When their friendship blossomed into romance, Professor Anwar Syed, with whom Bannu had studied in Pakistan and who was a father figure to her in the U.S., took Anil aside and questioned him for an hour. “I was terrified,” recalls Bannu.
Even though Professor Syed reported back to Pakistan that their daughter had made a good choice, her parents urged her to “come back and forget about this,” Bannu recalls.
Shrugging off family resistance, the two were married by a justice of the peace in Memorial Hall in July 1972. Bannu wore a red sari and the two exchanged gold bands purchased for $12 at Zayre. Their many UMass friends cooked Indian and Pakistani food for the reception. Professor Syed (now a professor emeritus) and Anil’s mentor, the late Professor Emeritus Frederick J. “Jack” Francis ’54PhD, were groomsmen.
After living in Lincoln Apartments for a year, the Shrikhandes lived for five years in India before returning to the U.S. “The U.S. is where innovation happens,” says Anil. He also realized it would be better to live away from his rather conservative family. “If we wanted to have a happy relationship it would have to be in the U.S.,” he says.
Bannu devoted herself to raising their two boys, while Anil became a food and wine chemistry authority and nutritional industry pioneer, known for developing a standardized grape seed extract that helps maintain normal blood pressure, among other innovations. Until retirement in 2016, he was the president of Polyphenics, in California’s Central Valley, where the Shrikhandes live today.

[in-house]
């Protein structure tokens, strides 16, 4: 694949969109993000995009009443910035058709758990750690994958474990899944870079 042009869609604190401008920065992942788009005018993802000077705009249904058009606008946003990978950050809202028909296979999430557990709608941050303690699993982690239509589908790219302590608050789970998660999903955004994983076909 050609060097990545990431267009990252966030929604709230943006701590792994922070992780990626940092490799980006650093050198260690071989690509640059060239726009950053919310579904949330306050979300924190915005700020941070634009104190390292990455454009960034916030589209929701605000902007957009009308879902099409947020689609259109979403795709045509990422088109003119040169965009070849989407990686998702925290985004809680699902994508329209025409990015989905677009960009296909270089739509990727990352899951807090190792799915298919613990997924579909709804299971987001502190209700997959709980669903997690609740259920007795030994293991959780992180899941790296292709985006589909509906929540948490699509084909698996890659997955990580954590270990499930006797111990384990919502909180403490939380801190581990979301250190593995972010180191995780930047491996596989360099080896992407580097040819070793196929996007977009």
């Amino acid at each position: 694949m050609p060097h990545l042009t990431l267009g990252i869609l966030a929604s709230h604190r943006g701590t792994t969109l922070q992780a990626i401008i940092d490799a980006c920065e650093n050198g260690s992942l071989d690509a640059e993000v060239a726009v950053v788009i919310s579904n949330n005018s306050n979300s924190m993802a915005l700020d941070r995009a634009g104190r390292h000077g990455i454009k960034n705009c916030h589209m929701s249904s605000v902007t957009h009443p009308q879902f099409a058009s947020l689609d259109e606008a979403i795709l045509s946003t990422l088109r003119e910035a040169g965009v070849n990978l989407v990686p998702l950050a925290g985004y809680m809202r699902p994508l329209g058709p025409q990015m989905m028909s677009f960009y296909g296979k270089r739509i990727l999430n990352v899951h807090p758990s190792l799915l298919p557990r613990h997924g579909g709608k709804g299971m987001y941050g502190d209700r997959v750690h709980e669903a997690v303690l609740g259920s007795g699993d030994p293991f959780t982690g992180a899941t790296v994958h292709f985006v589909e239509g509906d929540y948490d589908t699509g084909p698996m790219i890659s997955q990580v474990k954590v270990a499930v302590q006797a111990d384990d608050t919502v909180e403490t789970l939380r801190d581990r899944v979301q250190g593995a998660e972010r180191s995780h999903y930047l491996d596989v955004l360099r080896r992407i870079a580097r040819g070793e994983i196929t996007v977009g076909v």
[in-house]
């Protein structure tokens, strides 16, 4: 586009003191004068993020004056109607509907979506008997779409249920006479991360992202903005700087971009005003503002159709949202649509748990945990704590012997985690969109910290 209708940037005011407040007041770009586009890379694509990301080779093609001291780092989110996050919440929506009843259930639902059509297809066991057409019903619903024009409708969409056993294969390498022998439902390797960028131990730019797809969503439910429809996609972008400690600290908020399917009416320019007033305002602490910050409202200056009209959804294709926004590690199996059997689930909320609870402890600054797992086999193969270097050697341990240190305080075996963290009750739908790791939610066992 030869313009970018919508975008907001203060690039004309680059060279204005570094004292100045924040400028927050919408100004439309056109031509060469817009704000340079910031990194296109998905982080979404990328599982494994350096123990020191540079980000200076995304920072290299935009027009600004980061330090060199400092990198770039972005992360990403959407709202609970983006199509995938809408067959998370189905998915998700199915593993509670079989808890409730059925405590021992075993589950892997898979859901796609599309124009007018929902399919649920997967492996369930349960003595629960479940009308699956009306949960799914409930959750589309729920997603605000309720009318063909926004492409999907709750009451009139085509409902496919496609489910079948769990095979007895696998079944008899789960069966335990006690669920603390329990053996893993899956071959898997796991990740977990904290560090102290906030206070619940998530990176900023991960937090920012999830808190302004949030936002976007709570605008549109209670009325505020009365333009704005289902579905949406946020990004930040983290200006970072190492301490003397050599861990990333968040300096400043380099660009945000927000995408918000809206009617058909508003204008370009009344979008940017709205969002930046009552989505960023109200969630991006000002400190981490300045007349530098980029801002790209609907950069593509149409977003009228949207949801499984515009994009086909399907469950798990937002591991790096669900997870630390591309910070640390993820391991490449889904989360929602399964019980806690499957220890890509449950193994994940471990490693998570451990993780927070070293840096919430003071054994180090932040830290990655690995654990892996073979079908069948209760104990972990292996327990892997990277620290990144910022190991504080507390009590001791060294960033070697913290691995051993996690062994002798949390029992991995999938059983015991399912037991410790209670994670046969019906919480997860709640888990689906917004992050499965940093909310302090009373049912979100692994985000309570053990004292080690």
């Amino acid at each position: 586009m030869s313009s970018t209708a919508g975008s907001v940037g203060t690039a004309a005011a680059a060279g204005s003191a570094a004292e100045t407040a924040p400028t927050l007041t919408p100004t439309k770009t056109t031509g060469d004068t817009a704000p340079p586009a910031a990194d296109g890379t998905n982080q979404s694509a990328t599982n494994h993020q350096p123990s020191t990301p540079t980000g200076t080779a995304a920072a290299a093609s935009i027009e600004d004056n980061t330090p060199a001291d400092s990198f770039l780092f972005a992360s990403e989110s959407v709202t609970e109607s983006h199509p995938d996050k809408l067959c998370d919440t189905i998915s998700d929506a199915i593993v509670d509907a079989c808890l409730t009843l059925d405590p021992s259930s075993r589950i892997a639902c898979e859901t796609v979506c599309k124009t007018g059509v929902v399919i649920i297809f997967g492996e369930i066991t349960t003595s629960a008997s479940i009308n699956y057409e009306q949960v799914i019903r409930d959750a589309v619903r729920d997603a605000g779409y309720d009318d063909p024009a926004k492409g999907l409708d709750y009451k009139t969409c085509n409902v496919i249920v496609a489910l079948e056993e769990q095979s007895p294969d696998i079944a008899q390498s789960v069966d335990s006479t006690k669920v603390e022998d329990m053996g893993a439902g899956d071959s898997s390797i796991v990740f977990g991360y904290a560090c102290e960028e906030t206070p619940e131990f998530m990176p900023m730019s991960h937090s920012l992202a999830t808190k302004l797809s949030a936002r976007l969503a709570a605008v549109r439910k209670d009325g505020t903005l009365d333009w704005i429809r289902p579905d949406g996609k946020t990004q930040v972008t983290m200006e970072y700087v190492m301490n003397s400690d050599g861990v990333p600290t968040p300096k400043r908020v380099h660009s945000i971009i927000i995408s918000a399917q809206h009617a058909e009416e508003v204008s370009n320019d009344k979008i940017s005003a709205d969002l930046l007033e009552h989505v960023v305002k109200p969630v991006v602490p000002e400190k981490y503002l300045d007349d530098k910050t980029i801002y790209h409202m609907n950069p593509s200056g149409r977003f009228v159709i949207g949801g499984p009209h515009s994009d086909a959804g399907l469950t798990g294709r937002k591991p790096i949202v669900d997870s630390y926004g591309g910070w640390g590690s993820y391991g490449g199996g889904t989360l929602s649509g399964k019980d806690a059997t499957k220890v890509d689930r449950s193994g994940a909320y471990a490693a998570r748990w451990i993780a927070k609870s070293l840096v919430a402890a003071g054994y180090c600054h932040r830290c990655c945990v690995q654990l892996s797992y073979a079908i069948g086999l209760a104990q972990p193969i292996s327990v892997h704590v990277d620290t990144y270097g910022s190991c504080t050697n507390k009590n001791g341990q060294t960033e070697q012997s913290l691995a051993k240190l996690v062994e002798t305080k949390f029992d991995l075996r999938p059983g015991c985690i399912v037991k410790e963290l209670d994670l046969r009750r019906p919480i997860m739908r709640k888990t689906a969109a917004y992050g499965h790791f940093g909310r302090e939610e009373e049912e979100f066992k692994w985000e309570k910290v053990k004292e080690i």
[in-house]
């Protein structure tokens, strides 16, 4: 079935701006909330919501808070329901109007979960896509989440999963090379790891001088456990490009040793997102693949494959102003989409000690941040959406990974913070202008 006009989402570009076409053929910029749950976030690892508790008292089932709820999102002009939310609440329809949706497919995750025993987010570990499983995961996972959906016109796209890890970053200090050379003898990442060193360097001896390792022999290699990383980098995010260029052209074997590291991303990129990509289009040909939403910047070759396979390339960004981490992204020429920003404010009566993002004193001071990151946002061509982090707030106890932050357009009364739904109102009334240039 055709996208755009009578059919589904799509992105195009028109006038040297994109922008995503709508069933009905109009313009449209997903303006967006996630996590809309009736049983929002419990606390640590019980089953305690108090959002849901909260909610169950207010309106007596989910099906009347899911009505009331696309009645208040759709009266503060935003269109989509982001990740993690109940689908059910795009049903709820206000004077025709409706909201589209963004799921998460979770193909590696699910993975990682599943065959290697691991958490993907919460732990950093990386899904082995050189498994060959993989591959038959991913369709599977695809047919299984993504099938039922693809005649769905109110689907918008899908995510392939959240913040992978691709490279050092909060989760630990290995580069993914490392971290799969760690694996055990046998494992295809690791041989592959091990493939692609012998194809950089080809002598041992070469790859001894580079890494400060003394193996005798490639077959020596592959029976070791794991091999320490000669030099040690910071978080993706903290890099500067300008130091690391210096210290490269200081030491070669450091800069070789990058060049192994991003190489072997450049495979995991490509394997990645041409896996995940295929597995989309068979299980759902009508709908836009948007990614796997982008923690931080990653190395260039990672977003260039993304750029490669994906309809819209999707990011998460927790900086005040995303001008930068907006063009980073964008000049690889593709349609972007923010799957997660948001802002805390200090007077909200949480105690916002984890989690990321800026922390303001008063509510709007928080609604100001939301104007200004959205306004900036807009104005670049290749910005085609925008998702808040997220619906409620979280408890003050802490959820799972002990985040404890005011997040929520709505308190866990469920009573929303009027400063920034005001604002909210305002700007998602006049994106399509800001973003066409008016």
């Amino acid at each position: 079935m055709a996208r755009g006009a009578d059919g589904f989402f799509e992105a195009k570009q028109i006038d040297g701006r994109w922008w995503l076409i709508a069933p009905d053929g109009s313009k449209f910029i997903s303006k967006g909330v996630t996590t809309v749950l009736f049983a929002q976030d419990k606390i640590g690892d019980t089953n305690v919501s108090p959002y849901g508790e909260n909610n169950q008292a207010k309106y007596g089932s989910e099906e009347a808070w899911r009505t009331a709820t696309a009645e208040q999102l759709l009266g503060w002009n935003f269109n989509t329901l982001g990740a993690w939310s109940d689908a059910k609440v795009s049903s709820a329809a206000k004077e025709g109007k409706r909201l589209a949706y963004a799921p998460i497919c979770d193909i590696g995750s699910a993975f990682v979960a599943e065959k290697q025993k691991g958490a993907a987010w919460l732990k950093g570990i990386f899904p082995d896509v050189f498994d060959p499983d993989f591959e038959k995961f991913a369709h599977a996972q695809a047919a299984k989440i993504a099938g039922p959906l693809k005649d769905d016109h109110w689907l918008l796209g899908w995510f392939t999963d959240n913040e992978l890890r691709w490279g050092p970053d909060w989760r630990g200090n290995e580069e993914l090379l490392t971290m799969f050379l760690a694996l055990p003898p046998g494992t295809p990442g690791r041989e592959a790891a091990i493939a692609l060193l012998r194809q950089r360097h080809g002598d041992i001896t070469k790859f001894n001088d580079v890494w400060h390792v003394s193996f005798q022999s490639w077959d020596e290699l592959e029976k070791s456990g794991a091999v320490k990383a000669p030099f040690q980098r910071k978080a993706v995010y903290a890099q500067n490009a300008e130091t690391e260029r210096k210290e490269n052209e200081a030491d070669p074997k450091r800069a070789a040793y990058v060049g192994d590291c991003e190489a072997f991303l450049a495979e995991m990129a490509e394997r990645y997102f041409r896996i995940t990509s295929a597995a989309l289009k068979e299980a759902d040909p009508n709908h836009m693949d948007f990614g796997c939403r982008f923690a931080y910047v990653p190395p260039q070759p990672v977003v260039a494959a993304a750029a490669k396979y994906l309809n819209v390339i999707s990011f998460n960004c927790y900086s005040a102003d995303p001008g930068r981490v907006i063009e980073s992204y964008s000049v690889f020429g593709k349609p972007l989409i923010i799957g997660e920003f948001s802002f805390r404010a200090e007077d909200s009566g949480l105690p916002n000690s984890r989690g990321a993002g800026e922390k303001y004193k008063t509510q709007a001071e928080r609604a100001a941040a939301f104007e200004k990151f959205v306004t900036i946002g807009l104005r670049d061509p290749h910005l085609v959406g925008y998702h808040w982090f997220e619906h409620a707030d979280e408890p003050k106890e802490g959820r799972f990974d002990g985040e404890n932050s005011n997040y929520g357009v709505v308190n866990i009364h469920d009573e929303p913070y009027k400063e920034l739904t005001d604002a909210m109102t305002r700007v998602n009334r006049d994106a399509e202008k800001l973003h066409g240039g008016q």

They attribute the success of their marriage to their mutual accepting, open-minded outlooks, which may also be key to their success as immigrants. “It’s an attitude thing,” says Anil.
The two laugh easily and don’t spend time looking back. As Bannu puts it, “We lead our lives with confidence.”
More Love Across Boundaries
I met my husband, Yahman, who came to UMass from Malaysia, when he was a work-study student at a science lab in the Stockbridge School of Agriculture. We married in Jenjarom, Malaysia, in 1996 and are now the parents of two sons. We returned to western Massachusetts in 2007. Currently, our youngest son, Muhammad Yahman, is studying at the Isenberg School of Management.Nancy Craker-Yahman ’90; married to Yahman Tomin ’90
It's a Romantic Campus
Where they met!
Night class in romantic poetry // Buddies program // On the football field: he was a linebacker, I was a cheerleader // Party on Meadow Street // Antonio’s Pizza // Campus CRU RSO // He was in the drumline, I was in the color guard // UMass Forensic Society // B43 Bus // Washing field trip buses for UMass Transit // Whitmore Café // Latin 126 // Worcester Dining Commons // Alpha Tau Gamma-Sigma Kappa mixer // Hampshire Mall movie theater (he was on a date with another girl) // Spain: studying abroad with UMass // Intimate apparel party // Mike’s Westview bar // UMass Poetry society // Working at the Pita Pit // Dissecting rats in Bio 100 lab in Morrill // Hippie Beach // Science and Engineering Library // Football tailgate // Hillel House courtyard // McMurphy’s // Management 101 // CS 311 Algorithms // DU House Valentine mixer // Greek Week lip sync contest // Under a tree at orientationFirst Dates!